(…) “the market is softening tremendously,” said Bryan Lebo, a local real-estate agent. “Buyers are becoming a lot pickier. They’re more patient.”

In some neighborhoods, he says, homes are now selling for 10% less than they were just a few months earlier, and builders are beginning to offer generous incentives, such as home upgrades to buyers and commissions to real-estate agents, in order to stay competitive.

SPAIN EXITING RECESSION ON STRONG EXPORTS (Markit)

Official GDP data released later this month looks set to announce the end of the recession in Spain, in line with PMI data covering the manufacturing and service sectors, which in Q3 posted its highest quarterly average since the current recession began in Q2 2011.

One of the most positive aspects of the recent PMI data has been strong growth of manufacturing exports. New export orders increased at the fastest rate in more than two-and-a-half years in August, and maintained this pace in September. Exports have now risen for five months in a row. (…)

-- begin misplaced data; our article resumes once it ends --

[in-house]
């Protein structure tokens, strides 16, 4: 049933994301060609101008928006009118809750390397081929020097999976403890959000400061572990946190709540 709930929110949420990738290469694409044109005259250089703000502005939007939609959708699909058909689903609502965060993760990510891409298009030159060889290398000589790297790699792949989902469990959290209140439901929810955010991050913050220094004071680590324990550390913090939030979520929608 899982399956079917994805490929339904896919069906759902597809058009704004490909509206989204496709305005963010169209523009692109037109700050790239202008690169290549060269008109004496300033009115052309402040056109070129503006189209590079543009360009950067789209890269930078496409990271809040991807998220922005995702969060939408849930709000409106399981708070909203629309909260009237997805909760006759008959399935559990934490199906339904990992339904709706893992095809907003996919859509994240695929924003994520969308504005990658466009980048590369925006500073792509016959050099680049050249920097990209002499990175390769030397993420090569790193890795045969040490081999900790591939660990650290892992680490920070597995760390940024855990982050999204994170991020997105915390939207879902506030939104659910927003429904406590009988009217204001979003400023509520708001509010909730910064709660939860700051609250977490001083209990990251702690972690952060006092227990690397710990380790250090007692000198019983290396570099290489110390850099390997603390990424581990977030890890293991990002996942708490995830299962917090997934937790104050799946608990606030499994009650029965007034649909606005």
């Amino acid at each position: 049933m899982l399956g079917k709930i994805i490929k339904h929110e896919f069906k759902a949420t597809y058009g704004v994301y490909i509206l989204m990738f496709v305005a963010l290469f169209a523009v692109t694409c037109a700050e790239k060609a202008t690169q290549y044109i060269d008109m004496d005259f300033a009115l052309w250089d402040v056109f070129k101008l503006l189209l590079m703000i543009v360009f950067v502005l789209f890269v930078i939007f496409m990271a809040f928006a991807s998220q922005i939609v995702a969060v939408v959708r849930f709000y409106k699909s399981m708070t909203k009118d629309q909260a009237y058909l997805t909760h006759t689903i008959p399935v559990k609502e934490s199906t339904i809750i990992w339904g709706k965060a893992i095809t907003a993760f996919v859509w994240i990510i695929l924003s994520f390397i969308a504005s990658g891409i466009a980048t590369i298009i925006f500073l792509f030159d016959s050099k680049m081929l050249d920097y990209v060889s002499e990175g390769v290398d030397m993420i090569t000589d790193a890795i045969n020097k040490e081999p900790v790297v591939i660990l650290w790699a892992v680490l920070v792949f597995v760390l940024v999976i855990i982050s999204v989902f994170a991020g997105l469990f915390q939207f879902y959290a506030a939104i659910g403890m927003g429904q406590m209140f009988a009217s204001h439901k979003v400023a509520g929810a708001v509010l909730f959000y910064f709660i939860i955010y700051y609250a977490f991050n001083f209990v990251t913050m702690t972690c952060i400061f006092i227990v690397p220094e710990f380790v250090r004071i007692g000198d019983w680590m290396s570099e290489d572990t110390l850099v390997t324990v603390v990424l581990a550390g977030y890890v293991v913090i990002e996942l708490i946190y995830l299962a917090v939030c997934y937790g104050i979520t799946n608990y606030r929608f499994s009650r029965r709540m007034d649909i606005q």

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Spanish firms have been able to take advantage of recent signs of economic improvement in some of their main export markets. PMI data suggest that the eurozone recovery gathered pace at the end of Q3, while the UK posted particularly strong growth. The Export Climate Index for Spain suggests that conditions for exporters have strengthened in three successive months, largely on the back of these improvements.

Monthly export data from the Bank of Spain also highlight the UK as a key source of current growth in external demand, with rises also seen in the eurozone. However, after increasing strongly towards the end of 2012, exports to the US have shown signs of weakness in recent months.

Further evidence of the recent solid performance of exports in Spain can be seen by splitting the PMI data into exporting and non-exporting companies. This shows that manufacturers that export have recorded growth in overall new orders in recent months, while non-exporters have continued to see falling levels of new business as domestic demand in Spain lags behind. (…)